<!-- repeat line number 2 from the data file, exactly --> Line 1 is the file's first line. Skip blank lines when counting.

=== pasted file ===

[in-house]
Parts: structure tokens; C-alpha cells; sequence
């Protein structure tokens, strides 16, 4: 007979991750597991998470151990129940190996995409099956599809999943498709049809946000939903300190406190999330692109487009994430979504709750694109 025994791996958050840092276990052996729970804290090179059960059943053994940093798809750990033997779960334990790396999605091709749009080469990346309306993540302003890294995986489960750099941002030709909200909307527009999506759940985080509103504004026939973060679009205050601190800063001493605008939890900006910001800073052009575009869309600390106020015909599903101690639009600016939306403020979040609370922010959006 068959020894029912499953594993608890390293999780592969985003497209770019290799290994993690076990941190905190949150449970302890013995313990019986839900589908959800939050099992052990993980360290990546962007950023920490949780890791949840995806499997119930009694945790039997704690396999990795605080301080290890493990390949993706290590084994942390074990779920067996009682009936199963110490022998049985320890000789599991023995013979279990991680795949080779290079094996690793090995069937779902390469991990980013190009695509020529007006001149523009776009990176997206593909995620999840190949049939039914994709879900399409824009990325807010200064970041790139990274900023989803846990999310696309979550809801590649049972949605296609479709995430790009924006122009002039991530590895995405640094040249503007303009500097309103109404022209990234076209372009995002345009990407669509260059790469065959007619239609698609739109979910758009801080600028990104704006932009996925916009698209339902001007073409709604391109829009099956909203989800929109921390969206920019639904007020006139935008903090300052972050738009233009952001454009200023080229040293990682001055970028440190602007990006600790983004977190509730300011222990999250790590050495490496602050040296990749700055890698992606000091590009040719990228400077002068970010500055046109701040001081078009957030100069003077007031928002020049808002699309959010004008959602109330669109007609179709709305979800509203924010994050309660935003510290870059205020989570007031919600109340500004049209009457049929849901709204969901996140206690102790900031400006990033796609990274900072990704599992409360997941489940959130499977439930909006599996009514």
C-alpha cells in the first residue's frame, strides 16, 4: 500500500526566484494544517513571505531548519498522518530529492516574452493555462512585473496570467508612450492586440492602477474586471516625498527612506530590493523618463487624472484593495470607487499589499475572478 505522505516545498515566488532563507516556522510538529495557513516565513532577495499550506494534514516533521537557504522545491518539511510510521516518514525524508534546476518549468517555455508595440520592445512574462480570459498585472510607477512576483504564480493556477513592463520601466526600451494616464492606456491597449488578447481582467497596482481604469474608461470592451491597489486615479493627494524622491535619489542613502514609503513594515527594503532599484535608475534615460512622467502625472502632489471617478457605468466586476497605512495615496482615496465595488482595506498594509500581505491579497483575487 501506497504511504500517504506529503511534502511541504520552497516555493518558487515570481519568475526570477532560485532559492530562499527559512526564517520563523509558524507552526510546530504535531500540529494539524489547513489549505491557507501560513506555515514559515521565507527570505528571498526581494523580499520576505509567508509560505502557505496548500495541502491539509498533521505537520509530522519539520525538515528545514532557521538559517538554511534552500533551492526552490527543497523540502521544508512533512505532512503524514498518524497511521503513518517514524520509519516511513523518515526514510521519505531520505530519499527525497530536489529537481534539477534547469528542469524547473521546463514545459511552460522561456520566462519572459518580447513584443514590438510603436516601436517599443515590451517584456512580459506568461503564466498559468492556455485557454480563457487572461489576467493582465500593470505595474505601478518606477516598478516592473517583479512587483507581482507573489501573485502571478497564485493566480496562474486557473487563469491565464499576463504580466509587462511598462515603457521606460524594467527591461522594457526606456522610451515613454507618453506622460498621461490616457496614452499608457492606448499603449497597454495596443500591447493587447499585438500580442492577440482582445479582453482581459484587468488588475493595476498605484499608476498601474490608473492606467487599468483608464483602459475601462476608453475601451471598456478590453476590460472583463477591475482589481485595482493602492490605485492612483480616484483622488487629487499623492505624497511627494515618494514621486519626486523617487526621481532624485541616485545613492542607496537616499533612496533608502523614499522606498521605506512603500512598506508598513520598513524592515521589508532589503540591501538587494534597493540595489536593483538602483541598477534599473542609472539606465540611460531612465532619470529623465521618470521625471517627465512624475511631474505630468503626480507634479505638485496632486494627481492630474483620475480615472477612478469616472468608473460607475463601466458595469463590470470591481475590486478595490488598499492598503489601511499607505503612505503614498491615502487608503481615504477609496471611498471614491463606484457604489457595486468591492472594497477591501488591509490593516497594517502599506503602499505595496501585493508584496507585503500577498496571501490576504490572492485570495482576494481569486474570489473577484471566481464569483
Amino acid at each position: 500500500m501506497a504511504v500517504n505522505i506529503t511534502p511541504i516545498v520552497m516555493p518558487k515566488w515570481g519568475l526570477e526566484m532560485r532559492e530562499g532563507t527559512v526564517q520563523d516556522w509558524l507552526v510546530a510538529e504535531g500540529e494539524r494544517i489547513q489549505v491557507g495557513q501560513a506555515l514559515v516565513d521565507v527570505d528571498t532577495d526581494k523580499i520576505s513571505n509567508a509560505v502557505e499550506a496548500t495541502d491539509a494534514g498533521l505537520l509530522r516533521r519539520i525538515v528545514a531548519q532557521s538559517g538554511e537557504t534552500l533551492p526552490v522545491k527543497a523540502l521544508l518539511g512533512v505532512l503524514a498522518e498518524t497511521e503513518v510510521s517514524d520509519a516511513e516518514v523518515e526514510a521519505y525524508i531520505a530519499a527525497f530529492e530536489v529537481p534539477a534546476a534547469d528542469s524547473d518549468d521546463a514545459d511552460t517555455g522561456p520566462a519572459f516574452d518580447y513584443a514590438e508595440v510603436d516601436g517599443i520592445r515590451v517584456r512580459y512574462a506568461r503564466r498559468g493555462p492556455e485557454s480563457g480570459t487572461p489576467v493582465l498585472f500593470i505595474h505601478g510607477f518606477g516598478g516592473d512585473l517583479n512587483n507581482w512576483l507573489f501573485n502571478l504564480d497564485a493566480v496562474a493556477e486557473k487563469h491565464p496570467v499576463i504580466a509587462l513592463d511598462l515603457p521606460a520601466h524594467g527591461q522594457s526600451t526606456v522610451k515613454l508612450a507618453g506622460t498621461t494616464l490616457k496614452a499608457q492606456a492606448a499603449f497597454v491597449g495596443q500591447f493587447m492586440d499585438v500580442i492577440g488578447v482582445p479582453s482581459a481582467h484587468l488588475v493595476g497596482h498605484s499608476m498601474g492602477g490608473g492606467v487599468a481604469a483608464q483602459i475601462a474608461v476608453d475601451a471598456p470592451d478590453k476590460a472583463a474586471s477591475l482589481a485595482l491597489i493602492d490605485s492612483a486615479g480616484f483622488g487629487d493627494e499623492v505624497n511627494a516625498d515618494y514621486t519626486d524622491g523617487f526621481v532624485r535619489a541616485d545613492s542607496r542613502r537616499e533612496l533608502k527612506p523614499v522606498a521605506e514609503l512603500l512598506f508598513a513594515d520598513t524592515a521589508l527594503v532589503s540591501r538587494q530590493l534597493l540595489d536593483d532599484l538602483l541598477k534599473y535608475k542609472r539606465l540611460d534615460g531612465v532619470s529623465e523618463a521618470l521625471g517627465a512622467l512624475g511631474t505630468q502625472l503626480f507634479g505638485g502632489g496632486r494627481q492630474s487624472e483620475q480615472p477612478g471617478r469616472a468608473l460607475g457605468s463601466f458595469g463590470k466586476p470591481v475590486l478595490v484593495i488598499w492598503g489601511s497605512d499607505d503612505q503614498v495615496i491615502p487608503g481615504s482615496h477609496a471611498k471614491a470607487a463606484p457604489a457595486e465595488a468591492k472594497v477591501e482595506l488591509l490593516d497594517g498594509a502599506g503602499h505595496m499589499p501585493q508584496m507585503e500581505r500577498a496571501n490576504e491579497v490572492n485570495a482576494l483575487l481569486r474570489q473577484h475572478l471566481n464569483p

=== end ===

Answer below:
Parts: structure tokens; C-alpha cells; sequence